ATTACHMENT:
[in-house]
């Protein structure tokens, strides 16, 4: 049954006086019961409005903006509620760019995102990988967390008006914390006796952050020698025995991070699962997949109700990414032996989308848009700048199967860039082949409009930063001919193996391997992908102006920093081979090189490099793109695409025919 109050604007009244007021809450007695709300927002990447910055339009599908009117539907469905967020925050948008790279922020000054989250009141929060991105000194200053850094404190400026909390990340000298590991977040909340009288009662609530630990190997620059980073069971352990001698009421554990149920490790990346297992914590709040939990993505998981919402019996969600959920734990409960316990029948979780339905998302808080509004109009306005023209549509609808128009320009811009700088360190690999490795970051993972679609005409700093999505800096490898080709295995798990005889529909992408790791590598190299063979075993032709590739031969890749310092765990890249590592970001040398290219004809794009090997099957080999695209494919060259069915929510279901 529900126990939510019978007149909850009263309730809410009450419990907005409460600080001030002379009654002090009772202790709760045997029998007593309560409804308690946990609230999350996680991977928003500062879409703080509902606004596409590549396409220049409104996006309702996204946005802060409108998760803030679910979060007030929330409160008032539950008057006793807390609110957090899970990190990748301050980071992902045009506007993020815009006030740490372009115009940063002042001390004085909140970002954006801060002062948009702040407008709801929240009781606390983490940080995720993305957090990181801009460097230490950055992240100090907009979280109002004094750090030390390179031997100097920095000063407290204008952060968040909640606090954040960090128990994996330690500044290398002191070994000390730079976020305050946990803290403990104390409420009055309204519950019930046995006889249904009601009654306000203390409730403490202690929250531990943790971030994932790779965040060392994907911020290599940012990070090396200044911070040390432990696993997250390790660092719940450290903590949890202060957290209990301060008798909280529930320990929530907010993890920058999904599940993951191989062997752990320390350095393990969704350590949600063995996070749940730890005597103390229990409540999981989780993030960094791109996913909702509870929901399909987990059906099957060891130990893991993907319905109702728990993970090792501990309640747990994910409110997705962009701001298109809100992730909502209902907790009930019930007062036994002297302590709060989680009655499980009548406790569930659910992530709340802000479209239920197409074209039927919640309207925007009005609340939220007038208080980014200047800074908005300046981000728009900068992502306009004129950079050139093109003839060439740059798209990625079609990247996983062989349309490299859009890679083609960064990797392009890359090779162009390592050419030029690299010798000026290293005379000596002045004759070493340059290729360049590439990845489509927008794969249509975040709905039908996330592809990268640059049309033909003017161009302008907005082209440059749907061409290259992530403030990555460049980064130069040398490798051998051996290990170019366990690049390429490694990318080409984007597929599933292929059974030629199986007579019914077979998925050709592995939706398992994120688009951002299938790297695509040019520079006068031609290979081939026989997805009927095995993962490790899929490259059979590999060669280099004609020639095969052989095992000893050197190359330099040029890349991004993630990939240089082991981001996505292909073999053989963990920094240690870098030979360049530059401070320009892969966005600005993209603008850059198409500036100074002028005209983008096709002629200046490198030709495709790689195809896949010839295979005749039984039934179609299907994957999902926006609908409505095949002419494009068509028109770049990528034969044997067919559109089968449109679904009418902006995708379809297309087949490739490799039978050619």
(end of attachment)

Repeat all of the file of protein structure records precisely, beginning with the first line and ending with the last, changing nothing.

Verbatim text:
[in-house]
């Protein structure tokens, strides 16, 4: 049954006086019961409005903006509620760019995102990988967390008006914390006796952050020698025995991070699962997949109700990414032996989308848009700048199967860039082949409009930063001919193996391997992908102006920093081979090189490099793109695409025919 109050604007009244007021809450007695709300927002990447910055339009599908009117539907469905967020925050948008790279922020000054989250009141929060991105000194200053850094404190400026909390990340000298590991977040909340009288009662609530630990190997620059980073069971352990001698009421554990149920490790990346297992914590709040939990993505998981919402019996969600959920734990409960316990029948979780339905998302808080509004109009306005023209549509609808128009320009811009700088360190690999490795970051993972679609005409700093999505800096490898080709295995798990005889529909992408790791590598190299063979075993032709590739031969890749310092765990890249590592970001040398290219004809794009090997099957080999695209494919060259069915929510279901 529900126990939510019978007149909850009263309730809410009450419990907005409460600080001030002379009654002090009772202790709760045997029998007593309560409804308690946990609230999350996680991977928003500062879409703080509902606004596409590549396409220049409104996006309702996204946005802060409108998760803030679910979060007030929330409160008032539950008057006793807390609110957090899970990190990748301050980071992902045009506007993020815009006030740490372009115009940063002042001390004085909140970002954006801060002062948009702040407008709801929240009781606390983490940080995720993305957090990181801009460097230490950055992240100090907009979280109002004094750090030390390179031997100097920095000063407290204008952060968040909640606090954040960090128990994996330690500044290398002191070994000390730079976020305050946990803290403990104390409420009055309204519950019930046995006889249904009601009654306000203390409730403490202690929250531990943790971030994932790779965040060392994907911020290599940012990070090396200044911070040390432990696993997250390790660092719940450290903590949890202060957290209990301060008798909280529930320990929530907010993890920058999904599940993951191989062997752990320390350095393990969704350590949600063995996070749940730890005597103390229990409540999981989780993030960094791109996913909702509870929901399909987990059906099957060891130990893991993907319905109702728990993970090792501990309640747990994910409110997705962009701001298109809100992730909502209902907790009930019930007062036994002297302590709060989680009655499980009548406790569930659910992530709340802000479209239920197409074209039927919640309207925007009005609340939220007038208080980014200047800074908005300046981000728009900068992502306009004129950079050139093109003839060439740059798209990625079609990247996983062989349309490299859009890679083609960064990797392009890359090779162009390592050419030029690299010798000026290293005379000596002045004759070493340059290729360049590439990845489509927008794969249509975040709905039908996330592809990268640059049309033909003017161009302008907005082209440059749907061409290259992530403030990555460049980064130069040398490798051998051996290990170019366990690049390429490694990318080409984007597929599933292929059974030629199986007579019914077979998925050709592995939706398992994120688009951002299938790297695509040019520079006068031609290979081939026989997805009927095995993962490790899929490259059979590999060669280099004609020639095969052989095992000893050197190359330099040029890349991004993630990939240089082991981001996505292909073999053989963990920094240690870098030979360049530059401070320009892969966005600005993209603008850059198409500036100074002028005209983008096709002629200046490198030709495709790689195809896949010839295979005749039984039934179609299907994957999902926006609908409505095949002419494009068509028109770049990528034969044997067919559109089968449109679904009418902006995708379809297309087949490739490799039978050619």